Shifting the Burden: Online Violence Against Women

By Evelyn Lirri |

Across Africa, the use of Information and Communications Technology (ICT) by women and girls remains low. Yet amidst the low access to digital tools, women, particularly those in public and political spaces, such as human rights defenders (HRDs), bloggers, and journalists, continue to be the primary target of various forms of online violence such as cyberstalking, sexual harassment, trolling, body shaming and blackmail.

 According to a 2021 global survey by UNESCO, nearly three-quarters of female journalists have experienced online harassment in the course of their work, forcing many to self-censor. Furthermore, a 2020 report by UN Women found that women in politics and the media were more likely to be victims of technology-based violence as a consequence of their work and public profiles.

Over the years, the Collaboration on International ICT Policy for East and Southern Africa (CIPESA) has documented and pursued interventions aimed at addressing the significant obstacles hindering an increase in women’s participation not only in online spaces but also in the political sphere. A concerning and recurring trend is that, oftentimes, responses to violence against women have prioritised an individual’s responsibility for self-protection rather than systematic or policy actions.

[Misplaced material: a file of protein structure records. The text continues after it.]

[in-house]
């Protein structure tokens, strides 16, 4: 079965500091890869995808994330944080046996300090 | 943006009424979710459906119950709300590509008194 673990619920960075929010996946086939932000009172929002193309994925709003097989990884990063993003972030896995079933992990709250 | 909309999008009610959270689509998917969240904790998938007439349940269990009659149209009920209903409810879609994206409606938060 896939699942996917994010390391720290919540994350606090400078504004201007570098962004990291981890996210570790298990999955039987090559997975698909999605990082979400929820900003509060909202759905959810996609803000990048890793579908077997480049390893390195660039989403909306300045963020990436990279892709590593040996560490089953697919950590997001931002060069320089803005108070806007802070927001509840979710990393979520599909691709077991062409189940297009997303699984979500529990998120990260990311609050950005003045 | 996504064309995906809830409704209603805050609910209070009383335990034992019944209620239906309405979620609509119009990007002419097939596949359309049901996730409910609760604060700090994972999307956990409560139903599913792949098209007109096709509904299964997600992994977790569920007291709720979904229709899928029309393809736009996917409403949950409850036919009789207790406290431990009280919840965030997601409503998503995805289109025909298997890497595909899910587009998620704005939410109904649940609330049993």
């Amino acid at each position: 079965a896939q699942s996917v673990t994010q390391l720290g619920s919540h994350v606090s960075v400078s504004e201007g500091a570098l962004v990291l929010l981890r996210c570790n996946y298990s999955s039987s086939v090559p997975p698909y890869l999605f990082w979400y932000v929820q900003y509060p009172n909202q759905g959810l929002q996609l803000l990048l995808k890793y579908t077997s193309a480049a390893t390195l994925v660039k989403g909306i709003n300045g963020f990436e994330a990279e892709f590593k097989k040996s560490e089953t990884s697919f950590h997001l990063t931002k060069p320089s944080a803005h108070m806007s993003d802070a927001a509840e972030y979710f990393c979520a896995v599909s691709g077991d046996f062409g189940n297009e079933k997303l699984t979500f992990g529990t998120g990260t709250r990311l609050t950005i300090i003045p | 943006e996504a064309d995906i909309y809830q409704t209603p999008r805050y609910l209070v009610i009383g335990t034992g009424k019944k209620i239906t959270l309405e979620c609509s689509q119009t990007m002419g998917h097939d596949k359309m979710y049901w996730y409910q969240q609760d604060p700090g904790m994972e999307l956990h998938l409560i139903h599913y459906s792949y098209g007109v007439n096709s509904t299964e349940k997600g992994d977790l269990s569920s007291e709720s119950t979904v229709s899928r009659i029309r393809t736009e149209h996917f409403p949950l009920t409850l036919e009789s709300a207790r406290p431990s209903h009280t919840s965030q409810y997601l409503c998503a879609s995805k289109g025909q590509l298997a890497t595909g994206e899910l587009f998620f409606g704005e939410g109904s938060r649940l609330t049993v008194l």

At the Forum on Internet Freedom in Africa 2023 (FIFAfrica23), the National Democratic Institute (NDI), Pollicy, Africtivites, the Women of Uganda Network (WOUGNET), Internews and the Solidarity Centre shared lessons learned from their work implementing multi-stakeholder interventions to address online violence against women. During a panel discussion, it was noted that applying multi-stakeholder interventions that include governments, civil society, technology platforms and media was critical in promoting safe and meaningful participation of women in online spaces. Internews and WOUGNET highlighted the work they have been jointly engaged in through the FemTech project in various African countries, aimed at empowering women human rights defenders to safely participate in digital spaces while promoting equitable access to technology. Through trainings of women human rights defenders, CSOs, policy makers and law enforcers, the project is raining awareness on how women are often impacted by cyber crimes legislations.